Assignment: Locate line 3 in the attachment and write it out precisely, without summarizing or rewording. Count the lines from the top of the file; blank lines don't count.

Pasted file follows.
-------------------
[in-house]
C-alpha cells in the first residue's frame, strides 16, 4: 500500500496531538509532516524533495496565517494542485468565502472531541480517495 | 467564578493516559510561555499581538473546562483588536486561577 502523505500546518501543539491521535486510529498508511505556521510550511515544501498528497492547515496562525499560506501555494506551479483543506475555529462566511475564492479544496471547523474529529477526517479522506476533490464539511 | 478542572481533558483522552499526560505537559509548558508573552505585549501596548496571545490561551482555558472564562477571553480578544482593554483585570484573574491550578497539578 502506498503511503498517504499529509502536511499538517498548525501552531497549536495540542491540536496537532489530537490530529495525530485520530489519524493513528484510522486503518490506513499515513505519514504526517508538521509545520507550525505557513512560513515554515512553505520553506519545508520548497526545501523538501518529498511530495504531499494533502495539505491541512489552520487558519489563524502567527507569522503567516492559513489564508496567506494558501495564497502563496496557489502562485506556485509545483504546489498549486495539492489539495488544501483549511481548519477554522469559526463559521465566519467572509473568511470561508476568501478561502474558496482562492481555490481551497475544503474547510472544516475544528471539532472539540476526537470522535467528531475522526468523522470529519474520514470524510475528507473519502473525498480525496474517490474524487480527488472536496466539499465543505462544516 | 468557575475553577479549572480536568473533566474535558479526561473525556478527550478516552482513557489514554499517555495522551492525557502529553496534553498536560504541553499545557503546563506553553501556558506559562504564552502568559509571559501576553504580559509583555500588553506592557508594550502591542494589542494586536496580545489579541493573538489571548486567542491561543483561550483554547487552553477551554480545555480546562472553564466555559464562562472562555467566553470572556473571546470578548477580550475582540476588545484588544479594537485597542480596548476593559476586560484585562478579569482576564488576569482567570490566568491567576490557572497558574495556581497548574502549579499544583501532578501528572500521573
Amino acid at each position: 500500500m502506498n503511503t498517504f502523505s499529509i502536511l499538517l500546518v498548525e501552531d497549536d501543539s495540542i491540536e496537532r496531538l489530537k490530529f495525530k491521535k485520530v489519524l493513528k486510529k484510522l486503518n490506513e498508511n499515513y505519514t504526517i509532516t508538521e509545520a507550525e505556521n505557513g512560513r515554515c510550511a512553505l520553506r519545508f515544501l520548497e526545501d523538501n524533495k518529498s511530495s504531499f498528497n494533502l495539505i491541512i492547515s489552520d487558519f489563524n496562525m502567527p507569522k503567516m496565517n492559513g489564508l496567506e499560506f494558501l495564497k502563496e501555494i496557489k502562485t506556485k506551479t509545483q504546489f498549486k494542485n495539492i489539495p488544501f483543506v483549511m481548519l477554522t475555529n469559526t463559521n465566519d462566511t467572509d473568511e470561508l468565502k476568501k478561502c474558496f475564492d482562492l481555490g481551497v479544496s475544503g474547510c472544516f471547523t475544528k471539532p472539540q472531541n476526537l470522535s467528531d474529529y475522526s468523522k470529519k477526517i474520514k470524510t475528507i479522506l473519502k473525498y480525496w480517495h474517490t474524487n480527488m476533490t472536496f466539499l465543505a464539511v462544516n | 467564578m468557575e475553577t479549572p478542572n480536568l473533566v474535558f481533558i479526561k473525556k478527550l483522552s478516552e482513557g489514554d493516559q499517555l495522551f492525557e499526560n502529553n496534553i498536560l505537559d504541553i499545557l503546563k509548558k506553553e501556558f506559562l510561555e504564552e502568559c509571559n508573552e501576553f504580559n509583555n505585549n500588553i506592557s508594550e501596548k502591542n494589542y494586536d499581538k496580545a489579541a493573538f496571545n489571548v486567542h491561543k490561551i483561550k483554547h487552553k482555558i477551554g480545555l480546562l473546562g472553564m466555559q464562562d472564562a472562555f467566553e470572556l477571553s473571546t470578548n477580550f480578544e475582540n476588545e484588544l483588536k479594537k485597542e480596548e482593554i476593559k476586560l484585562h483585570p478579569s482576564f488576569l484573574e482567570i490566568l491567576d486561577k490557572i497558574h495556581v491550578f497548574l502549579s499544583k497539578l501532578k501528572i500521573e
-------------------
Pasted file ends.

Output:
Amino acid at each position: 500500500m502506498n503511503t498517504f502523505s499529509i502536511l499538517l500546518v498548525e501552531d497549536d501543539s495540542i491540536e496537532r496531538l489530537k490530529f495525530k491521535k485520530v489519524l493513528k486510529k484510522l486503518n490506513e498508511n499515513y505519514t504526517i509532516t508538521e509545520a507550525e505556521n505557513g512560513r515554515c510550511a512553505l520553506r519545508f515544501l520548497e526545501d523538501n524533495k518529498s511530495s504531499f498528497n494533502l495539505i491541512i492547515s489552520d487558519f489563524n496562525m502567527p507569522k503567516m496565517n492559513g489564508l496567506e499560506f494558501l495564497k502563496e501555494i496557489k502562485t506556485k506551479t509545483q504546489f498549486k494542485n495539492i489539495p488544501f483543506v483549511m481548519l477554522t475555529n469559526t463559521n465566519d462566511t467572509d473568511e470561508l468565502k476568501k478561502c474558496f475564492d482562492l481555490g481551497v479544496s475544503g474547510c472544516f471547523t475544528k471539532p472539540q472531541n476526537l470522535s467528531d474529529y475522526s468523522k470529519k477526517i474520514k470524510t475528507i479522506l473519502k473525498y480525496w480517495h474517490t474524487n480527488m476533490t472536496f466539499l465543505a464539511v462544516n | 467564578m468557575e475553577t479549572p478542572n480536568l473533566v474535558f481533558i479526561k473525556k478527550l483522552s478516552e482513557g489514554d493516559q499517555l495522551f492525557e499526560n502529553n496534553i498536560l505537559d504541553i499545557l503546563k509548558k506553553e501556558f506559562l510561555e504564552e502568559c509571559n508573552e501576553f504580559n509583555n505585549n500588553i506592557s508594550e501596548k502591542n494589542y494586536d499581538k496580545a489579541a493573538f496571545n489571548v486567542h491561543k490561551i483561550k483554547h487552553k482555558i477551554g480545555l480546562l473546562g472553564m466555559q464562562d472564562a472562555f467566553e470572556l477571553s473571546t470578548n477580550f480578544e475582540n476588545e484588544l483588536k479594537k485597542e480596548e482593554i476593559k476586560l484585562h483585570p478579569s482576564f488576569l484573574e482567570i490566568l491567576d486561577k490557572i497558574h495556581v491550578f497548574l502549579s499544583k497539578l501532578k501528572i500521573e